Is health care burning in Canada?

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Provincial governments need to show courage and co-operation as the solution to better health care actually lies in interprovincial cooperation and a focus on health, not just money.

By Sheila Copps
First published in The Hill Times on August 15, 2022.

OTTAWA—Is health care burning in Canada?

Professionals leaving in droves think so, and so do provincial premiers seeking a major cash infusion from the federal government.

The issue is front and centre in Ontario after the Doug Ford government promised to review all options in tackling health-care problems.

Privatization is on the table, along with all other “innovations and opportunities,” according to Ontario Health Minister Sylvia Jones.

Jones was in the hot seat after the Progressive Conservative government announced that it was looking at all options in an effort to fix the system.

Jones revealed that she has been in talks with hospital corporations across the province in an effort to solve the problem.

But that statement alone is a glaring example of how the system will not be fixed.

As long as the health-care system is strictly based on improving hospital care, it will not tackle the issue of wellness.

And the incorporation of multiple hospitals’ systems is actually part of the problem.

At the moment, Ontario has 141 public hospital corporations spread across 217 sites.

According to a 2021 report from the Economic Research Institute, the average salary of hospital CEOs in Ontario was $600,000.

That figure was up to six times higher than the average CEO salary in most not-for-profit industries and compares very well to a prime ministerial salary of $357,800.

In comparison, the average salary of a long-term care facility CEO was $106,000.

The problem is not just a money issue. It is an organizational issue.

In the world of informatics, every hospital corporation has its own authority to develop information collection with absolutely no requirement for interoperability.

For example, in the city of Ottawa, patients are saddled with two different applications depending upon which hospital they may have been treated at.

Neither hospital applications will cross-pollinate, leaving patients to log into two separate and complicated websites for follow-ups on test results or appointment information.

We have known for years that thousands of hospital beds are occupied by chronic-care patients who should be in retirement homes, but the shortage of those beds is so acute that the hospital has become a substitute chronic care facility.

Hospital corporations also do their own buying. The economies of scale that should apply in a public system do not exist.

Some hospitals form regional groups in order to benefit from more attractive purchasing power. That is another cost that could be reduced if there was an integrated informatics and buying system for the whole province.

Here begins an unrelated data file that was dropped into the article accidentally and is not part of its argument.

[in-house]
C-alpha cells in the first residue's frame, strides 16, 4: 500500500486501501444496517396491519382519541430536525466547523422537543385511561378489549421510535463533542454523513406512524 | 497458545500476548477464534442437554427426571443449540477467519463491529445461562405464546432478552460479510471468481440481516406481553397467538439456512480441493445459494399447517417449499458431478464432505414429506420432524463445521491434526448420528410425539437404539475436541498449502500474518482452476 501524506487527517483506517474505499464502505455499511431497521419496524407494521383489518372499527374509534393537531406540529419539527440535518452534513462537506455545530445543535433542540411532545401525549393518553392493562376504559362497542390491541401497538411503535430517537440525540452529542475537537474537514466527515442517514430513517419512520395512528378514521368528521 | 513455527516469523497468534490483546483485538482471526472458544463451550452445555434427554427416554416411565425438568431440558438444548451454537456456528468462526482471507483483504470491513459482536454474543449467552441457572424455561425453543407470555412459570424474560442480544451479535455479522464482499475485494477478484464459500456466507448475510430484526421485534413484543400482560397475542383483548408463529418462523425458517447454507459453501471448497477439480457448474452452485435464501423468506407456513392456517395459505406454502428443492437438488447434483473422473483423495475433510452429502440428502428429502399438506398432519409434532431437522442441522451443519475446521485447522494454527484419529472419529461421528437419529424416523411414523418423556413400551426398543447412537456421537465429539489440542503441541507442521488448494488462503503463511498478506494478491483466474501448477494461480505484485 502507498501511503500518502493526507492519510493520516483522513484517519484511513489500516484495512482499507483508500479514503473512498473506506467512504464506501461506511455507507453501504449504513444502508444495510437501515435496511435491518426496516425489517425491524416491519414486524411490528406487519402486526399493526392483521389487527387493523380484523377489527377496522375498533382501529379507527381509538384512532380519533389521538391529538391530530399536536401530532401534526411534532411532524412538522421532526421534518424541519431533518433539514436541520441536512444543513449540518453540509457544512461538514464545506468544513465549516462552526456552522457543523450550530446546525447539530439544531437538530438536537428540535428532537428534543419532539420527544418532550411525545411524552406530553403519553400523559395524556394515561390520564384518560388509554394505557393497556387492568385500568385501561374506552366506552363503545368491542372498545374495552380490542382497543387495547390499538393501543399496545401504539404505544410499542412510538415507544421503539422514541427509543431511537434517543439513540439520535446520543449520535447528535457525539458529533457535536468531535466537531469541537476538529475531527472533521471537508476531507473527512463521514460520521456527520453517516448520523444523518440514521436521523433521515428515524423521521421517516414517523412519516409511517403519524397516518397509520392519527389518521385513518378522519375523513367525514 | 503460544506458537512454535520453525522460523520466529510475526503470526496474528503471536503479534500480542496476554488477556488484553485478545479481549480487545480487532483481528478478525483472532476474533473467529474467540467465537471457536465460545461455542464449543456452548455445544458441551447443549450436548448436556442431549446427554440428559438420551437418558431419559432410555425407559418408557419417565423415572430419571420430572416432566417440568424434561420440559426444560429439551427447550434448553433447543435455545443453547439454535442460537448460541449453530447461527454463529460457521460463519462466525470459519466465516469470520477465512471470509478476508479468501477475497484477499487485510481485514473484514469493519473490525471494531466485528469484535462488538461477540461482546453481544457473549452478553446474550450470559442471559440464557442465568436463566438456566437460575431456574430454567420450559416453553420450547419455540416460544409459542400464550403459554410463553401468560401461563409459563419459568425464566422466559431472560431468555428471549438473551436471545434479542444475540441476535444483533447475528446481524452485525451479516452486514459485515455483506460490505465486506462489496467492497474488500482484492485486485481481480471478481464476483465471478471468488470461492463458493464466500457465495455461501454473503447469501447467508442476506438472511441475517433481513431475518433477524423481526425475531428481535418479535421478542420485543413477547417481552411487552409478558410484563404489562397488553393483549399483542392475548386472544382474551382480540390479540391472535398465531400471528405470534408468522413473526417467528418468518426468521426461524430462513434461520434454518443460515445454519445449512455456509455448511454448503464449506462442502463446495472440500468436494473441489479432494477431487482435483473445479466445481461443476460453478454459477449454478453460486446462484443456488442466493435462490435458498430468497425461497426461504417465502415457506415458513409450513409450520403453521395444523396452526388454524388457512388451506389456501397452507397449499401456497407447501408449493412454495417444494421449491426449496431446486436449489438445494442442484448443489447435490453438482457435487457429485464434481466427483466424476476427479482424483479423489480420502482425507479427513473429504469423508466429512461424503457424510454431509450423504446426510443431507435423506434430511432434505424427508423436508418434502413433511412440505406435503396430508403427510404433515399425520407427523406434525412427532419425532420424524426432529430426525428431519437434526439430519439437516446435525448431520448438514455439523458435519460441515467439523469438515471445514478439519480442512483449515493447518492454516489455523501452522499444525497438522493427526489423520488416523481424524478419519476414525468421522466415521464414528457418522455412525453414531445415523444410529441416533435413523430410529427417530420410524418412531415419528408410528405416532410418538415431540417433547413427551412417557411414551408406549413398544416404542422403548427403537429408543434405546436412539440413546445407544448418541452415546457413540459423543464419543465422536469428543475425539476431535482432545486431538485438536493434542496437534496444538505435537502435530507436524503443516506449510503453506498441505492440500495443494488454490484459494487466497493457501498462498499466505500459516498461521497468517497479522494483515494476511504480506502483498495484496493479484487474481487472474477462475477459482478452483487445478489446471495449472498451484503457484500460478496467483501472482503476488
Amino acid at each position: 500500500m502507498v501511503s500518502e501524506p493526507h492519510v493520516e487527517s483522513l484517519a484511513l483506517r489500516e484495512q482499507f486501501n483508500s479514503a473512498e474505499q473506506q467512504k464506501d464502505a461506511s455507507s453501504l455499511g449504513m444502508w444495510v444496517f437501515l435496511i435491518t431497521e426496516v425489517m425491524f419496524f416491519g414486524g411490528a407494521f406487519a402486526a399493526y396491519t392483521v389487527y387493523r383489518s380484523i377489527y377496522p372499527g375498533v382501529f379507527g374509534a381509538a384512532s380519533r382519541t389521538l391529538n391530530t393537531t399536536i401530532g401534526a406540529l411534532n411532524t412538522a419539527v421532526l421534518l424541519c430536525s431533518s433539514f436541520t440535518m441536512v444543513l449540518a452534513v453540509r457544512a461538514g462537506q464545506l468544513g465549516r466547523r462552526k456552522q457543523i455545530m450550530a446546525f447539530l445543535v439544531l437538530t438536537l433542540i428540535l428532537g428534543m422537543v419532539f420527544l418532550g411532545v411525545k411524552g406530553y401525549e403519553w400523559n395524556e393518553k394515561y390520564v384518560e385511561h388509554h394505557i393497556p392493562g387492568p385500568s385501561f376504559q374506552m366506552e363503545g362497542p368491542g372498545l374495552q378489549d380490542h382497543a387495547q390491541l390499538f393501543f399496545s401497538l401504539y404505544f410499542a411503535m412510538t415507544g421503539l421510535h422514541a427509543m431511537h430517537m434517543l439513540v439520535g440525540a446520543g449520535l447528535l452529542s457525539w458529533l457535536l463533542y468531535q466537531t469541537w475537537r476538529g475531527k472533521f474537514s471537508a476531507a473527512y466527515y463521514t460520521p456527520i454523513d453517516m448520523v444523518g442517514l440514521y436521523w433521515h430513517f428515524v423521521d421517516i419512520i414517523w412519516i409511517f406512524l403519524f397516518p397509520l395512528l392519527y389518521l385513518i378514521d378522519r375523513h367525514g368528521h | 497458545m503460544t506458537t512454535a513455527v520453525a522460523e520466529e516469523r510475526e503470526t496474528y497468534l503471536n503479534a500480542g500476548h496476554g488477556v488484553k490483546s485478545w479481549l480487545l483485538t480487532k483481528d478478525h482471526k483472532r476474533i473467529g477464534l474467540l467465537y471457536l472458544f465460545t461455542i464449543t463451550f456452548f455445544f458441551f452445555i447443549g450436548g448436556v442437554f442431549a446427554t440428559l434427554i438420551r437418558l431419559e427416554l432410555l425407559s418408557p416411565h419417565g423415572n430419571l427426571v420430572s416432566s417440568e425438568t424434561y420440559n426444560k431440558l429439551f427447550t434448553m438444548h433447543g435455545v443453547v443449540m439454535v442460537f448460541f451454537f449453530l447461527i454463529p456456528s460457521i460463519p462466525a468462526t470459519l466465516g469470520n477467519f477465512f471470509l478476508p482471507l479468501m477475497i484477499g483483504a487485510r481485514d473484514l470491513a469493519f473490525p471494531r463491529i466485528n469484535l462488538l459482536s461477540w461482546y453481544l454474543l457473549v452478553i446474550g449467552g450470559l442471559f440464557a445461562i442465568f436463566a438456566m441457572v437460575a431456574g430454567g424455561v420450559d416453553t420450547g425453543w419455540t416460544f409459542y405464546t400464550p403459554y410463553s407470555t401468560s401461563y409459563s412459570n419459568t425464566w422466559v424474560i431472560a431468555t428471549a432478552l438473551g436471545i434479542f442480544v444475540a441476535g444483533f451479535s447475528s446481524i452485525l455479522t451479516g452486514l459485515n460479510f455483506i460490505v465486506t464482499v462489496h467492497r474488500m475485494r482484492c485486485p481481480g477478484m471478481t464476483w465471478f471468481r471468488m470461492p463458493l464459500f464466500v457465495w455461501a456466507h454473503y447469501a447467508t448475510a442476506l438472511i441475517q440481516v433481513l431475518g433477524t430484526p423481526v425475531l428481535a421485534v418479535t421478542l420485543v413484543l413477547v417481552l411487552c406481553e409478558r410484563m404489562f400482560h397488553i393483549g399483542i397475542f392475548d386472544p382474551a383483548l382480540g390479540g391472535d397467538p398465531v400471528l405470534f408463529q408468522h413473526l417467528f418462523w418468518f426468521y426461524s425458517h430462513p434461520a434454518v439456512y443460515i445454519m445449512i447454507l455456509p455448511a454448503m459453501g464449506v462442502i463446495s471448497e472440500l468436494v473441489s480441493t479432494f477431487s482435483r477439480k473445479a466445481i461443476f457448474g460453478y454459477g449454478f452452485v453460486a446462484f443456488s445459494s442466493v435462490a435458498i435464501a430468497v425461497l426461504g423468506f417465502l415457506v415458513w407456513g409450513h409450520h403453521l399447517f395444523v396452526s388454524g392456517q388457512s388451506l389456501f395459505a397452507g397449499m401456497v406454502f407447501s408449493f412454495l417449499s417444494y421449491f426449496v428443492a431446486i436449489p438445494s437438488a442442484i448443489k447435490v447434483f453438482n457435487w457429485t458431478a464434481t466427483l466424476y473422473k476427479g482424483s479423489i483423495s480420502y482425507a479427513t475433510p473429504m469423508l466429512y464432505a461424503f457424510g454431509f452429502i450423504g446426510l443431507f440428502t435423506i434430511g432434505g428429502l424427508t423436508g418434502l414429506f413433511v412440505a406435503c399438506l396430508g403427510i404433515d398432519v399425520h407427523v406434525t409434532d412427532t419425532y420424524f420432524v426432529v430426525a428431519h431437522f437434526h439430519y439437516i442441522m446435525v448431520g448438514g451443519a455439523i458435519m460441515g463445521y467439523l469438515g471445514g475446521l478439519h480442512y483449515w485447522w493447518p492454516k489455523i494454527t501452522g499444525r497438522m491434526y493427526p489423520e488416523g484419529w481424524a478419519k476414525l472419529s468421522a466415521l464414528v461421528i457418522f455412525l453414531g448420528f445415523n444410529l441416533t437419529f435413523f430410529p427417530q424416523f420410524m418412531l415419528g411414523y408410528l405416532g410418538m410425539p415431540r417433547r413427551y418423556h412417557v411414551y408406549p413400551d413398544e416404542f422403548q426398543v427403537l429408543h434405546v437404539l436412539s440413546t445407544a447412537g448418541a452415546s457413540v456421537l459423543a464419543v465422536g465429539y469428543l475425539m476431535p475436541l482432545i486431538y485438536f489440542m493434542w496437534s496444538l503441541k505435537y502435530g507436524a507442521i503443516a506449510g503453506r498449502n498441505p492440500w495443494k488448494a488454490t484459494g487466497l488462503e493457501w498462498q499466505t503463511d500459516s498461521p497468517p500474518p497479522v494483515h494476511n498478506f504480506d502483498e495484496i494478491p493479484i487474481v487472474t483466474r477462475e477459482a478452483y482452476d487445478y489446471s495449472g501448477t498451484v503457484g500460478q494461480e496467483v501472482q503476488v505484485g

More attention should be focused on community care supports to keep people out of hospital. That is not going to happen when the main leaders in the debate are hospital corporation presidents.

The second issue that needs to be tackled is the lack of portability in the Canadian health-care system.

Each province guards its authority aggressively, hence there is very little sharing of health information cross-provincially that could assist in tackling root issues of illnesses in Canada.

Provinces claim it is all about the Constitution, but they do not hesitate to blame the health-care problems on federal underfunding.

During the height of COVID, we saw what could happen when provinces work together with the federal government.

We had bulk-buying of vaccines and ancillary COVID-fighting equipment. That move alone kept the costs of vaccines, tests etc. down to a reasonable number.

Why not apply that same purchasing power to regular medical challenges?

Surely, innovation should involve all these hospital corporations banding together to cut costs and apply some of those savings to hospital worker salaries.

Worker retention should be a top issue, and that goes far deeper than simply in hospitals.

That is a solution that needs to include community health-care workers and those whom we have cited with great pride as the front-line crisis workers in retirement and long-term care facilities.

If the “innovation” discussion is strictly limited to the hospital care sector, we will fail once again to tackle the root of the problem.

And if each province is simply patching its own system without considering the value of informatic interoperability between jurisdictions, we will continue to offer 19th century solutions to 21st century problems.

In the new world of cyberspace, every single Canadian could have access to their own health care record from cradle to grave.

Provincial governments need to show courage and co-operation as the solution to better health care actually lies in interprovincial cooperation and a focus on health, not just money.

Sheila Copps is a former Jean Chrétien-era cabinet minister and a former deputy prime minister. Follow her on Twitter at @Sheila_Copps.